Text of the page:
“We got there on day 12 and thought for sure all the big guys would be in with not much for us to do,” adds Muth. “We couldn’t have been more wrong. That gave us a hunch there was a need — it just wasn’t where people were looking.”

As a result, Muth and his friends founded NYC Medics which sends small, portable medical teams to the most remote locations when disaster strikes. And there is no shortage of need. Muth finds whether it is in Haiti, Japan or Pakistan, when NYC Medics arrive, they always find a population that has yet to receive medical help.

“It’s happened every place where we’ve gone,” he says. “It’s not hard to find profound need, you just have to go further.”

The medics, nurses and doctors who work for NYC Medics do so on a volunteer basis, leaving families and jobs behind and often use their own credit cards to pay for flights abroad where they work for two weeks. Not only are the volunteers top medical personnel in their field, they are also self-sufficient and capable of adapting to extremely difficult working and living conditions around the world.

“What makes someone an experienced emergency room doctor or paramedic is the fact that those, by nature, are the most disorganized and chaotic environments,” explains Muth. “Medics are good at getting the job done. If we need lights, we make our own, if we need tools, we make our own.”

“That’s bad in the surgical theater, but if I’m in a parking lot in the driving rain at 2 a.m. I don’t want the surgeon,” he adds. “One thing medics are good at is adapting. That skill set is critical because it’s complete and total chaos there.”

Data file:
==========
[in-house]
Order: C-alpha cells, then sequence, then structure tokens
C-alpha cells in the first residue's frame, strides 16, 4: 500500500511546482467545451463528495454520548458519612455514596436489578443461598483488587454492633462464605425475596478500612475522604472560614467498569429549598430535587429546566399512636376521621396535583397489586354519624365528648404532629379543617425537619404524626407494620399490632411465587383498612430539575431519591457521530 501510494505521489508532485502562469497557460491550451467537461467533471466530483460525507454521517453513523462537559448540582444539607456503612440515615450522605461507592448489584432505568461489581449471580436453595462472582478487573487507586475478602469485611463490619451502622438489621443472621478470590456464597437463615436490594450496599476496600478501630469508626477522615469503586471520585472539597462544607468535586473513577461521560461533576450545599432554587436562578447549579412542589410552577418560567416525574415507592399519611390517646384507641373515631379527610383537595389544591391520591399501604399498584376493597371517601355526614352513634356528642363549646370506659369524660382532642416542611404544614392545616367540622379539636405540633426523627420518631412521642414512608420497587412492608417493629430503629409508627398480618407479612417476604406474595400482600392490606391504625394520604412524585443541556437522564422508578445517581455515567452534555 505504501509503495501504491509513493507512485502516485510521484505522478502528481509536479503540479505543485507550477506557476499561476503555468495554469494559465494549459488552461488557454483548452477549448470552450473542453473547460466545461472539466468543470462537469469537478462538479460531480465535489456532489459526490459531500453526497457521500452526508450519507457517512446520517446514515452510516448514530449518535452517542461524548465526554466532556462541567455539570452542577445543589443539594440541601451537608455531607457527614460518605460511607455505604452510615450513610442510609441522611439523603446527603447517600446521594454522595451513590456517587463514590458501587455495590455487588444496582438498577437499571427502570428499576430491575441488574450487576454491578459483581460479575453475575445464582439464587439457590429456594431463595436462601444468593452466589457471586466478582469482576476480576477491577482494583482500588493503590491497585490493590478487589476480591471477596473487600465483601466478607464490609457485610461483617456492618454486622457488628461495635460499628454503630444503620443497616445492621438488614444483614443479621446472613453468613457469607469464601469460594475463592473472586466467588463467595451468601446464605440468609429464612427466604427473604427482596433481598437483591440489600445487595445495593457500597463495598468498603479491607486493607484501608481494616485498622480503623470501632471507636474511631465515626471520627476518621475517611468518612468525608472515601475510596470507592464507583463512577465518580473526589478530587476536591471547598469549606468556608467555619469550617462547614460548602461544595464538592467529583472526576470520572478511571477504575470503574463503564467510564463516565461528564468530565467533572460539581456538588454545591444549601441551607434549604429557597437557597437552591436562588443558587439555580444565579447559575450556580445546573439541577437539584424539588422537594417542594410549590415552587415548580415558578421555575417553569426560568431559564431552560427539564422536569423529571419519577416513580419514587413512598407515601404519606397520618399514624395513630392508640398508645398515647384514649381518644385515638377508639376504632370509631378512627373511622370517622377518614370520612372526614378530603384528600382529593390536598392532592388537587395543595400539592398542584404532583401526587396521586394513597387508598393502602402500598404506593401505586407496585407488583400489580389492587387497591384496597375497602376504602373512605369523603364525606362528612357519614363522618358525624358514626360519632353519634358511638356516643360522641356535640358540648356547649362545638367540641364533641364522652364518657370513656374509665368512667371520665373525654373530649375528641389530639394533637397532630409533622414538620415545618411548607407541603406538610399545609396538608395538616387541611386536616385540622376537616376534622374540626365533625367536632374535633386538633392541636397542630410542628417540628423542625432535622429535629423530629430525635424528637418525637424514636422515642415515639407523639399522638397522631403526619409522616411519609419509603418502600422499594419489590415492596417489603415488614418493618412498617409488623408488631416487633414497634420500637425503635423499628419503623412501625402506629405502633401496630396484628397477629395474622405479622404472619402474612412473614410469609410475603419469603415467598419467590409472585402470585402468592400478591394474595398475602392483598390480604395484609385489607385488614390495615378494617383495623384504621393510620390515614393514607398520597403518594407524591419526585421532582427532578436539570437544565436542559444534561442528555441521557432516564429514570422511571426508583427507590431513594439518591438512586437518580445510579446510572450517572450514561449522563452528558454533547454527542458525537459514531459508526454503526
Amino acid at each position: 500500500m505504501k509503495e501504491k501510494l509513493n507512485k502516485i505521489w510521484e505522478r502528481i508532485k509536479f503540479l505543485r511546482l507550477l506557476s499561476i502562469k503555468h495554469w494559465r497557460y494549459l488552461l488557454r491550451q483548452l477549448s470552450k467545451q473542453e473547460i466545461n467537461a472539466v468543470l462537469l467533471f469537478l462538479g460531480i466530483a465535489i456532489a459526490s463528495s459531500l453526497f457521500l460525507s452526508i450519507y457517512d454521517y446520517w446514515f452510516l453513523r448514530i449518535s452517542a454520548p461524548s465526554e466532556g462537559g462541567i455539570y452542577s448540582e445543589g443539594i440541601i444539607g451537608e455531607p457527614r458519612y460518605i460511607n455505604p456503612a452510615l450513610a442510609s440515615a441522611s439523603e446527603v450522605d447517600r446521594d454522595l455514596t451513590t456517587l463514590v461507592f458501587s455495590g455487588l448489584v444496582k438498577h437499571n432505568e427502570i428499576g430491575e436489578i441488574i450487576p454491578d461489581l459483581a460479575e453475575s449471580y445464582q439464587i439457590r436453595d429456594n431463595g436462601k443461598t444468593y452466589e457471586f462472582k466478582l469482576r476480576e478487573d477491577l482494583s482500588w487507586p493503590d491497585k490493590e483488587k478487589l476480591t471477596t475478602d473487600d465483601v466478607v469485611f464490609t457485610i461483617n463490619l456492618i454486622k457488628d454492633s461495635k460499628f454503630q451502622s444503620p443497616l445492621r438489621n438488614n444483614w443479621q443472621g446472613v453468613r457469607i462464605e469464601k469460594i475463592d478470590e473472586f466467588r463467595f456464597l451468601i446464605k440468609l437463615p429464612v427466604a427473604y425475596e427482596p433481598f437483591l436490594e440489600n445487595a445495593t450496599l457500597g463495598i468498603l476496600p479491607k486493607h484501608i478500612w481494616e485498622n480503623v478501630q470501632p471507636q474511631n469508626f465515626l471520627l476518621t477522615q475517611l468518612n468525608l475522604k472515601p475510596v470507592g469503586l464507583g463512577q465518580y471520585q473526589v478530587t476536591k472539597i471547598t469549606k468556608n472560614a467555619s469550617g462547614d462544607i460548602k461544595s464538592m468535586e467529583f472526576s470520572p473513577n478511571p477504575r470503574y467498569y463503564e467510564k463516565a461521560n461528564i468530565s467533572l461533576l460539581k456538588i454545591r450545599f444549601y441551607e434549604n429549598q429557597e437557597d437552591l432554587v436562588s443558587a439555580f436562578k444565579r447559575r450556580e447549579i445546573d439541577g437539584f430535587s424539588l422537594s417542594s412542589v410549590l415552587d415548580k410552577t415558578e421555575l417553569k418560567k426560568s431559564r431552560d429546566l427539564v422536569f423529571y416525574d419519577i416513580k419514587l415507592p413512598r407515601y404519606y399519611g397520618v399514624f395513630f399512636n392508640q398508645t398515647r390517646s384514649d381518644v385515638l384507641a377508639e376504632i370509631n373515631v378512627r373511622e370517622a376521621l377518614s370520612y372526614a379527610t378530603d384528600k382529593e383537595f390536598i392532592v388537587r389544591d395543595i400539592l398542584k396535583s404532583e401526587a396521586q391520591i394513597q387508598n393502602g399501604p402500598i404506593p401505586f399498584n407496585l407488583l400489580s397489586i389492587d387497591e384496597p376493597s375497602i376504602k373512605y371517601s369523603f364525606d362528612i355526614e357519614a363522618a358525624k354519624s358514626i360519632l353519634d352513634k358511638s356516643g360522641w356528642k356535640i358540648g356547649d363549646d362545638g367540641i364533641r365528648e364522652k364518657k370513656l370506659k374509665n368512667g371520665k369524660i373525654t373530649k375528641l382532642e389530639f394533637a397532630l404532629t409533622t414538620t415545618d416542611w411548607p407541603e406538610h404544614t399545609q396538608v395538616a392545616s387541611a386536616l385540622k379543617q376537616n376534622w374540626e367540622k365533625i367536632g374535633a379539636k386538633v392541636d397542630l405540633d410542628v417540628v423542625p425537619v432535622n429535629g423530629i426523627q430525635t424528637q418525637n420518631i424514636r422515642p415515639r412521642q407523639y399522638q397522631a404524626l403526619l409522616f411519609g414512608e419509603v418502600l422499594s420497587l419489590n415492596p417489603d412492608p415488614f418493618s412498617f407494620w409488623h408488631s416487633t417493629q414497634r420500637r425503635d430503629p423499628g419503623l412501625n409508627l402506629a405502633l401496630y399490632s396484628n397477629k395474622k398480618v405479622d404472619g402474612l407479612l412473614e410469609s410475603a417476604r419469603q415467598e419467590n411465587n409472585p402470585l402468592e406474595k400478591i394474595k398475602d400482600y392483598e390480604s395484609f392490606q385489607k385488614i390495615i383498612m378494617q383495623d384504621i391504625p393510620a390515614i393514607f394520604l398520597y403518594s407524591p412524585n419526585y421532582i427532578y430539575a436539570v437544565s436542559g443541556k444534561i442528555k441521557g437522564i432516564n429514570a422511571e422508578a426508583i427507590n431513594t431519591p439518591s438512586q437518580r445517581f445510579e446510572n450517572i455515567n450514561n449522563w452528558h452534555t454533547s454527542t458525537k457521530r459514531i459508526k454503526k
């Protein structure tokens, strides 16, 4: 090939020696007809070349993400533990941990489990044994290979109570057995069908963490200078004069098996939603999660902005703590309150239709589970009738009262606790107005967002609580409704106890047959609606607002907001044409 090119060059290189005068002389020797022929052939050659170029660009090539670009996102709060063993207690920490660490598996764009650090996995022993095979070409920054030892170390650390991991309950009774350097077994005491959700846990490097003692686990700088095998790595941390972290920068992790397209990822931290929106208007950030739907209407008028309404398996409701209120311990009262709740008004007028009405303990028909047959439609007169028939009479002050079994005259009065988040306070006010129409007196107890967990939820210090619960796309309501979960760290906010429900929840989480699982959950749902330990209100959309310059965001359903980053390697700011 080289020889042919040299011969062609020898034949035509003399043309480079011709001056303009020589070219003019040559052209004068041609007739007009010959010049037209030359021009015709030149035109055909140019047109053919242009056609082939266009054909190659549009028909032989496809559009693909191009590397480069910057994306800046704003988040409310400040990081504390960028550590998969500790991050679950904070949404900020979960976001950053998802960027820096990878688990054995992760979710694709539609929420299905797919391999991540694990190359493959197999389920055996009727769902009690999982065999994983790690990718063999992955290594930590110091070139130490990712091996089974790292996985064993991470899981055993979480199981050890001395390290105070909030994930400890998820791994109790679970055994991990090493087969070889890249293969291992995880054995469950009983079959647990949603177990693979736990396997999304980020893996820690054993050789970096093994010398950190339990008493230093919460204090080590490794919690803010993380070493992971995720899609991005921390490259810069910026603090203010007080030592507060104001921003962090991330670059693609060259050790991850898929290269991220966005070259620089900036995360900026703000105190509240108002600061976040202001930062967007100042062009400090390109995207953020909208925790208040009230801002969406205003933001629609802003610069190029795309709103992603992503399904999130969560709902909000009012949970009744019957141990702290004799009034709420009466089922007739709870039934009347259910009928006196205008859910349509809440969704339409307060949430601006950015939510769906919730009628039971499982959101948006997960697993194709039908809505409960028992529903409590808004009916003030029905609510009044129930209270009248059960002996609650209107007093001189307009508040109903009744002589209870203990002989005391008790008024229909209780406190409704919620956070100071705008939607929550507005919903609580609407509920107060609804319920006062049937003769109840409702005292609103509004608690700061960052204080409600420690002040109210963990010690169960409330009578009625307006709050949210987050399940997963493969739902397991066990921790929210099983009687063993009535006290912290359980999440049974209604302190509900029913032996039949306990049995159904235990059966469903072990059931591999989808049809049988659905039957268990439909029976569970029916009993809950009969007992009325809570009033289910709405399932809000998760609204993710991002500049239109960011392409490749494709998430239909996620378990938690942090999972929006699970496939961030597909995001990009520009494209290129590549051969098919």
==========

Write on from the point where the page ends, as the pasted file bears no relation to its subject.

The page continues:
While the situations may be chaotic, Muth notes what is simple is the medicine necessary to save lives be it a course of antibiotics or an IV to rehydrate someone who has gone too long without water.

And when it comes to saving those lives, time is of the essence.

“In Pakistan, the day we left there, the one person scout from Doctors Without Borders came,” says Muth, noting that at that point, 21 days had passed since the earthquake struck. “I don’t want to poo poo what those organizations do, when Doctors Without Borders did show up, they came with a full standing hospital and it was fantastic.”

“The issue is simply that people don’t have three weeks to wait. They will die,” he says. “That’s the weakness we saw – these groups do fantastic work, but they’re just too slow for people who have basic needs.”

Because getting there quickly is so important, Muth, who is coordinating the Philippines effort from Sag Harbor, notes that often teams will buy a more expensive plane ticket if it will get them to a location faster.

And when this team has completed its two week stint, NYC Medics could send another team, but only if it can raise the money to do so.

“It costs $30,000 to $50,000 per team for a two week stint,” says Muth. “That’s a low number and we’re able to do it for so little because it’s all volunteers.”

Which is why when asked what Sag Harbor residents can do to help, Muth responds with a one word answer — “money.”

“To be fast, we need cash,” says Muth. “We’ve raised the money to send the first team and will raise money to cover their costs, but the next team is off the table until we get that money.”

“We’re looking for an angel investor – someone who understands the model and the fact we could go in 24 hours earlier if we had $20,000 and the medicine in advance,” says Muth. “It’s $25,000 to $30,000 to have a package always ready to go. That would be a huge thing – it would’ve gotten us there 24 or 38 hours earlier if we had that.”

To contribute to NYC Medics efforts in the Philippines and follow their progress, visit their website: www.nycmedics.org.